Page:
Thursday Doors is a weekly feature allowing door lovers to come together to admire and share their favorite door photos from around the world. Feel free to join in on the fun by creating your own Thursday Doors post each week and then sharing it, between Thursday morning and Saturday noon (North American eastern time), by using the blue link-up button below.
Église Sainte-Rose-de-Lima, Laval
Last week I took you along on our afternoon doorscursion around the lovely little district called Vieux Sainte-Rose in the city of Laval, just north of Montréal.
This week I thought we’d look at their grand 160 year-old church, Église Sainte-Rose-de-Lima.
In March of 1740 at the request of the residents of the new settlement at Ste-Rose, the Governor of New France, Gilles Hocquart, authorized the founding of a new parish for the area.
After the arrival of their first priest in 1745 a small church was built on the shores of the Milles-Iles river a few kilometers from the site of today’s church.
Made of wood, this first church burned to the ground in 1766. Rebuilding was stalled mostly due to bickering between the parishioners and the archbishop for the region, who insisted on merging their parish with another one about 18 kilometers (11 miles) away.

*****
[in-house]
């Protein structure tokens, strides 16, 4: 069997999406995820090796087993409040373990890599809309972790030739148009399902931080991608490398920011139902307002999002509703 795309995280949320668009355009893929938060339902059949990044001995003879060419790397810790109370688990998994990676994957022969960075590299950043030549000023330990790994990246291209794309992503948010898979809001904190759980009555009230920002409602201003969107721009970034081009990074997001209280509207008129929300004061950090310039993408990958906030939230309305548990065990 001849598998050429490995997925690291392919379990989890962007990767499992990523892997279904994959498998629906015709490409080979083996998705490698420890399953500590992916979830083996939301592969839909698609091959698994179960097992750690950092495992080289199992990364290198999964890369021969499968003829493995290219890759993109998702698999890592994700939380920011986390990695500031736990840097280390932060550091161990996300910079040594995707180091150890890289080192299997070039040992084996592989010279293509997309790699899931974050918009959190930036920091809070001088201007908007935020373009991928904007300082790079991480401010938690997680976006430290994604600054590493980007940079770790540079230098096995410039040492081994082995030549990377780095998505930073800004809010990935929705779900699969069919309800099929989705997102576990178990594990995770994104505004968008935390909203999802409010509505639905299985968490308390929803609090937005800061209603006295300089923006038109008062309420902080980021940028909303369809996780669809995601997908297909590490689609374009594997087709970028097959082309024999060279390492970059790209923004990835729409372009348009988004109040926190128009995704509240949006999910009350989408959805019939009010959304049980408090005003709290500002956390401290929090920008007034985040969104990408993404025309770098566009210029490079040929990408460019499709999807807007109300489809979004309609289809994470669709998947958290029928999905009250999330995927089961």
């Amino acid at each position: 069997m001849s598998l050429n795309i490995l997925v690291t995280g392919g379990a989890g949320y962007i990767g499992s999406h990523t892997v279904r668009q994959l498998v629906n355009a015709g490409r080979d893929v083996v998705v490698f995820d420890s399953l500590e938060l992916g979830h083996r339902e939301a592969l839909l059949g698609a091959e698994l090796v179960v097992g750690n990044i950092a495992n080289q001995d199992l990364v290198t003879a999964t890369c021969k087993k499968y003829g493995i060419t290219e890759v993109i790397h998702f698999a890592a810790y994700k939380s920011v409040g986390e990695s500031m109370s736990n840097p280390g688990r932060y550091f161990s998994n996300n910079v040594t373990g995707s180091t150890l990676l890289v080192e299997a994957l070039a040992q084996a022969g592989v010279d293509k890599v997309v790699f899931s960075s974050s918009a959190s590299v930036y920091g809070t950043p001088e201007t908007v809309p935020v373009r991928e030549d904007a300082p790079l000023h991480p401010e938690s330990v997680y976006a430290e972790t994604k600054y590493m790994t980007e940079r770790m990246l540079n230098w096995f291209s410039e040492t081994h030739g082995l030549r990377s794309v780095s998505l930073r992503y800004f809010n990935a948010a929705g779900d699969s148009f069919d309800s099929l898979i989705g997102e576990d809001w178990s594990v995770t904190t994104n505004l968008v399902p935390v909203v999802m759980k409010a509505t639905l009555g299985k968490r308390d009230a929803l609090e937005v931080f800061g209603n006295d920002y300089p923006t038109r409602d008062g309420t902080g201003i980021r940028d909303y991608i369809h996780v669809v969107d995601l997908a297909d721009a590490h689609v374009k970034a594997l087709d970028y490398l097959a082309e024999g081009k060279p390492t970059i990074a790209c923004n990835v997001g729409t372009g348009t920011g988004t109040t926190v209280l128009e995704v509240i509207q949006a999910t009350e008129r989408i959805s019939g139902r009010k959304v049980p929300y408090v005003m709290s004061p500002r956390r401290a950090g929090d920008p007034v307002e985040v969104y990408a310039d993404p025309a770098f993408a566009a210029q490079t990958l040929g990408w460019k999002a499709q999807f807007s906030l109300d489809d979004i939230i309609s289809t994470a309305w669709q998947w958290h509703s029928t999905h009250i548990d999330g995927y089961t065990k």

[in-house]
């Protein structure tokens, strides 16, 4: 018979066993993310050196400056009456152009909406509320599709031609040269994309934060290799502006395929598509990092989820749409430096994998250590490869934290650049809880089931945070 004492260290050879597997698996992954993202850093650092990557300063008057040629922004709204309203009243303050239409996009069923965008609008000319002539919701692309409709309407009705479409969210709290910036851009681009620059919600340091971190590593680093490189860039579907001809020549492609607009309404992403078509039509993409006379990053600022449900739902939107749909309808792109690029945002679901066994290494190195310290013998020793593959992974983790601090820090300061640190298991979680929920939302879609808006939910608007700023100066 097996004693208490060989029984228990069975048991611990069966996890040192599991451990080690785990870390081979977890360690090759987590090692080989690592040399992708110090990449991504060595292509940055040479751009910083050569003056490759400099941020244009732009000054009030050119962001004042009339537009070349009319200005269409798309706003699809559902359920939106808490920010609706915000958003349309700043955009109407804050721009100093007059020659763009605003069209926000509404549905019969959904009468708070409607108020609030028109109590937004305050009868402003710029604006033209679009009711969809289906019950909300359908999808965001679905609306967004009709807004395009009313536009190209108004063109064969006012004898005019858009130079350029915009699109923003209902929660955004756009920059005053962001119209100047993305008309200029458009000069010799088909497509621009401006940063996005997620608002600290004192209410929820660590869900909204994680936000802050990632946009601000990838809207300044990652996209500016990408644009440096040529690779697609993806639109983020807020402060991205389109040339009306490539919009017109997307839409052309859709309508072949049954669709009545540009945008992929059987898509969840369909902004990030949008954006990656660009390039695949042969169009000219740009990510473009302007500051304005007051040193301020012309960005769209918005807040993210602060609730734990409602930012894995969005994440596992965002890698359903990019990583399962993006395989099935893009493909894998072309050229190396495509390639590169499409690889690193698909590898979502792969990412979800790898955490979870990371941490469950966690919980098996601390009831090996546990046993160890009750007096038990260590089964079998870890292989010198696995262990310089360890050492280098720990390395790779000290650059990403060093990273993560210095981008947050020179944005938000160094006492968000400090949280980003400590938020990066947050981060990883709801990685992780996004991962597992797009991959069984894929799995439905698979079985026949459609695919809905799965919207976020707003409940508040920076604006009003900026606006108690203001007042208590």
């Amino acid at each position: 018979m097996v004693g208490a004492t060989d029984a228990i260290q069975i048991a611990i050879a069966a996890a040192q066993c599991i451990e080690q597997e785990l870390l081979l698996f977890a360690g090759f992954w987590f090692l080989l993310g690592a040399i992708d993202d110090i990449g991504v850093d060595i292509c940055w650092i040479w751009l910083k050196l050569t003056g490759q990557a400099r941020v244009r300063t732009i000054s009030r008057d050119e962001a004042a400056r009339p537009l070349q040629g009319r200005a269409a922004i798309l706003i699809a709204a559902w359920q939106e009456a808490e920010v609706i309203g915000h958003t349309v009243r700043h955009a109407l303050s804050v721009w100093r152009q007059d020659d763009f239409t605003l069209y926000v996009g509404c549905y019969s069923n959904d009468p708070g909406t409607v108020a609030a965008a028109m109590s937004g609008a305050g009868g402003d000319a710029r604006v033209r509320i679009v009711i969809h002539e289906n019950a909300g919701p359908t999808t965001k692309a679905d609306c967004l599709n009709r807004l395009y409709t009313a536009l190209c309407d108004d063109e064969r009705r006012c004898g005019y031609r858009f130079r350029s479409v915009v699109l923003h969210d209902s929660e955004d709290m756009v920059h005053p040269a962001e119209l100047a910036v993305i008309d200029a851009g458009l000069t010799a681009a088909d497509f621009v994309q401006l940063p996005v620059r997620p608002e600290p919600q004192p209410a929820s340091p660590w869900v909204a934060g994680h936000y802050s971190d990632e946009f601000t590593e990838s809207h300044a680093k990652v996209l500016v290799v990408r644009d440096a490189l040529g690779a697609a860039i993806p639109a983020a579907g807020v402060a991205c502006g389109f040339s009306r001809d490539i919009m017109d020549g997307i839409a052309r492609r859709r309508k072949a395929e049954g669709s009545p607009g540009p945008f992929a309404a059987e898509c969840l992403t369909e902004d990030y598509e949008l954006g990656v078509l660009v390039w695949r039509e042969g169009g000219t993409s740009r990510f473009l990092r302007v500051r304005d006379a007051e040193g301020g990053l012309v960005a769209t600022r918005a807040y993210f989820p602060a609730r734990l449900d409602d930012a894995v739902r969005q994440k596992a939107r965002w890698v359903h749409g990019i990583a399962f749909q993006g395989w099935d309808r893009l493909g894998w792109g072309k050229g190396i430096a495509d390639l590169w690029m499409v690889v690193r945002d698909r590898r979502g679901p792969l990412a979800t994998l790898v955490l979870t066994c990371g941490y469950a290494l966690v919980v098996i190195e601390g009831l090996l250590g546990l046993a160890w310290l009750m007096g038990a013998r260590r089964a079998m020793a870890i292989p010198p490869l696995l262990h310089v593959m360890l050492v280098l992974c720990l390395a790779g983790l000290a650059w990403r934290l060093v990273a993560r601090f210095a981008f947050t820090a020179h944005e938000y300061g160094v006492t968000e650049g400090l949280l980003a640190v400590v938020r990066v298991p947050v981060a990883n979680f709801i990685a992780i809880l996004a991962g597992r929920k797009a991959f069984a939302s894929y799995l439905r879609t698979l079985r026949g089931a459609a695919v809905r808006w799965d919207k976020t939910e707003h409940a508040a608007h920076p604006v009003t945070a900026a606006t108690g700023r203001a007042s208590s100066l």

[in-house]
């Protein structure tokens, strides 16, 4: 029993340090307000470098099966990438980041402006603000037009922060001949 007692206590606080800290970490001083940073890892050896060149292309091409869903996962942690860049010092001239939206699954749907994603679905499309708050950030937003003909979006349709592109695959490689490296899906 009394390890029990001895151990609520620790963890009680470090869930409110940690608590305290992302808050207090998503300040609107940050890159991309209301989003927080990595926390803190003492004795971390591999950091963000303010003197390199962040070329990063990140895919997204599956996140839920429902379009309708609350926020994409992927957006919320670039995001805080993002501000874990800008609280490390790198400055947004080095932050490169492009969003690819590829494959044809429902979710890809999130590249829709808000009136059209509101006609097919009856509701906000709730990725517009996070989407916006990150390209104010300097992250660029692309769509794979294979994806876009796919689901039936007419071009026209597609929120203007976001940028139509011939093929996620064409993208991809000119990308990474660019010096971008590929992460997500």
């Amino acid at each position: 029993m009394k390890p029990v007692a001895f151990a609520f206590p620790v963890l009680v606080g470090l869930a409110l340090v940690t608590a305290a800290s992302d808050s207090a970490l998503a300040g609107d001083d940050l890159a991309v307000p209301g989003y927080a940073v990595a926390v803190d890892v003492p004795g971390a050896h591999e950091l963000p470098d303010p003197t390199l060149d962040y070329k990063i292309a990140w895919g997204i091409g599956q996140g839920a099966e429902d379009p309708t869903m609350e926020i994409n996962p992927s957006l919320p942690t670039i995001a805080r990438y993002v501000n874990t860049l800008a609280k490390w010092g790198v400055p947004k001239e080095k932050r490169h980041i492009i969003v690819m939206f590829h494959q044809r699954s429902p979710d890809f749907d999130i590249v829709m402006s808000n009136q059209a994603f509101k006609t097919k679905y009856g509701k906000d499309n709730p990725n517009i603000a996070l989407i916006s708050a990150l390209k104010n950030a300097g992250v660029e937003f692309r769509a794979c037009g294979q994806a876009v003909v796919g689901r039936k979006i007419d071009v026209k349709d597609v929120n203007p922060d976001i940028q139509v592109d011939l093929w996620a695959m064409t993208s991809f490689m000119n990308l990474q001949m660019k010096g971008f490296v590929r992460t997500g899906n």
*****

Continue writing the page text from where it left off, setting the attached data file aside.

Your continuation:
After the resignation of the archbishop, and having gone almost 20 years without a local church, things finally started looking up the residents of the village. In 1788 the land on the current site was donated to the parish and construction of a stone church began almost immediately.
By 1850 the population of the area had outgrown the smaller stone church and plans were readied to build the current version with construction between 1852 and 1856.
The design is in the neoclassical style that was typical of many 19th century Catholic churches built in New France, with this one even using locally quarried stone.
The building has undergone a number of renovations and upgrades over the years and it was awarded protected building status under the provincial heritage building program in 1974.
Next time we visit the area I’ll try to get in to take a peek inside.
As always, thanks so such for visiting 🙂
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